• 33. INVESTMENT MANAGEMENT PERSPECTIVES NOVEMBER 2003 32 • How does the firm effectively evaluate the internal control environment and the changes that have occurred to this environment since the last evaluation? • How does the firm demonstrate that it did what is necessary to be able to issue the certifications? Firms will be required to include their annual or semi-annual shareholder reports when they file Form N-CSR. Some firms are reassessing the information that they currently include in these periodic shareholder reports, with the aim of providing only the minimum requirements, thereby reducing the amount of information subject to certification. What are leading firms doing? As they have gained experience, some leading firms have begun to focus on the processes that support their certification procedures. They are providing sub-certifiers with the guidance they need to completely understand what they are certifying and confirm that the certification procedures are consistently applied throughout the organization. Additionally, managers of these firms are formally documenting their evaluation of controls. Thus, these firms are implementing three-phase documentation projects. Phase 1 covers the sub-certification process Phase 2 documents key controls; and Phase 3 documents management’s evaluation of controls. Each firm must decide the degree of structure and level of formal documentation required to provide the chief executive and the chief financial officer of the funds with the confidence to sign the periodic 302 certifications. Many firms have decided that the rules compel them to formalize their control structures, enhance existing controls and establish monitoring programs to enable their senior executives to form their evaluations and report their conclusions. Each firm must decide the degree of structure and level of formal documentation required to provide the CEO and CFO with the confidence to sign the periodic 302 certifications
  • 34. 33
  • 35. 34 These leading firms have recognized that they need processes designed to provide reasonable assurance that: • The company’s transactions are properly authorized; • The company’s assets are safeguarded against unauthorized or improper use; and • The company’s transactions are properly recorded and reported to permit the preparation of the registrant’s financial statements to conform with generally accepted accounting principles. Many leading firms recognize that they need to focus on more than internal controls surrounding their financial statements. Therefore, they have begun to enhance the certification procedures to include: • A documented internal control structure that includes all relevant policies, procedures and operating principles; • A structure that is able to deal with the changes of a dynamic organization; • An infrastructure that facilitates risk assessment, communications, reporting, training, incident identification and issues management; • An infrastructure that facilitates rollup certifications, acknowledgements and monitoring; • An infrastructure that facilitates management’s ability to have confidence that the control structure is effective and one that can be tested; and • An infrastructure that can support monitoring the completion of applicable control procedures on a real-time basis. Practical considerations Firms are addressing a number of practical considerations that arise out of the certification process, including: • An enterprise-wide gap analysis needs to be undertaken to determine the current control environment, what needs to be certified under Sarbanes-Oxley, and any gaps that need to be rectified. To remediate these gaps may involve putting in controls or expanding existing controls and/or their level of coverage. All this is necessary to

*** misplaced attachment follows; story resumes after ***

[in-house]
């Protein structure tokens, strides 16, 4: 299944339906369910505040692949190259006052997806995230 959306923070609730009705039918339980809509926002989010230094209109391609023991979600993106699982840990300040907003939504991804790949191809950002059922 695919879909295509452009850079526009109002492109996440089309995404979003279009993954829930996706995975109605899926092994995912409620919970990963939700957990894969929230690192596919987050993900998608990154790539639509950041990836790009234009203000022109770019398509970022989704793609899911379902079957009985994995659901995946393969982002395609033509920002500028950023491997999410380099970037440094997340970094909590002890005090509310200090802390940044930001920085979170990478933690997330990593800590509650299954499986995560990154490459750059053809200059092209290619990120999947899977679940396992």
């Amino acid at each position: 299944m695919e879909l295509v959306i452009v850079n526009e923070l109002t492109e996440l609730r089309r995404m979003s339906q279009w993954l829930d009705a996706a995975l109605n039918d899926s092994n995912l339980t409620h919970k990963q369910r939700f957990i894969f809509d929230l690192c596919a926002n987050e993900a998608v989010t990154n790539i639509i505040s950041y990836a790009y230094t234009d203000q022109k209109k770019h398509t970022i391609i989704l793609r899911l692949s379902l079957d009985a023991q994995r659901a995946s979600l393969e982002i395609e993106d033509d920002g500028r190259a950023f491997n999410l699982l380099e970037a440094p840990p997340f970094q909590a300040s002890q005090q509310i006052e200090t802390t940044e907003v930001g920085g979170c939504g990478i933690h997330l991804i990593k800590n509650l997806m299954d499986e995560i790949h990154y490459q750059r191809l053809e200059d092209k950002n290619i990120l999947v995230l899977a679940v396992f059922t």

• 36. INVESTMENT MANAGEMENT PERSPECTIVES NOVEMBER 2003 35 ascertain the operating effectiveness and support the certification statements that the chief executive and chief financial officers must sign. • Controls should be mapped to demonstrate how they impact on significant accounts, classes of transactions, disclosures and other items. This can be done most effectively by working back from disclosure documents and trigger points, through the control environment, to the input of source data. Where does the information come from and how was it obtained; what kind of controls are in place and are they the right controls? • Internal audit should periodically review and evaluate the operating effectiveness of disclosure controls and procedures. • A materiality level must be determined and applied. What counts as material for the purposes of determining required disclosures in certification statements? The disclosure review committee and senior signing officers must make this determination for significant accounts, classes of transactions and disclosures. • There needs to be a consistent and articulate process of communicating the results of these assessments to the audit committee and of determining whether any of the deficiencies require reporting or notification. The impact or possible mis-statement in a company’s financial statements must be considered in determining whether a deficiency represents a material weakness. A company must review other facts and circumstances to decide whether there are any compensating controls that may reduce the risk of mis-statement. The spectrum of current company approaches varies significantly. Several firms have nearly adopted a full assessment, documentation and testing process of the control environment (including outside assurance). Others are focused on the initial mapping of the financial ...the certification disclosure controls process and its documentation. In each case, along these various states requirements represent of readiness, the certification requirements represent a significant organizational and a significant information-gathering challenge for investment managers. It is one they have only begun to organizational and address and will surely be struggling with for years to come. information-gathering challenge for investment managers. It is one they have only begun to address and will surely be struggling with for years to come. Bill Donahue: Director Telephone: +1 617 530 7037 Email: bill.j.donahue@us.pwc.com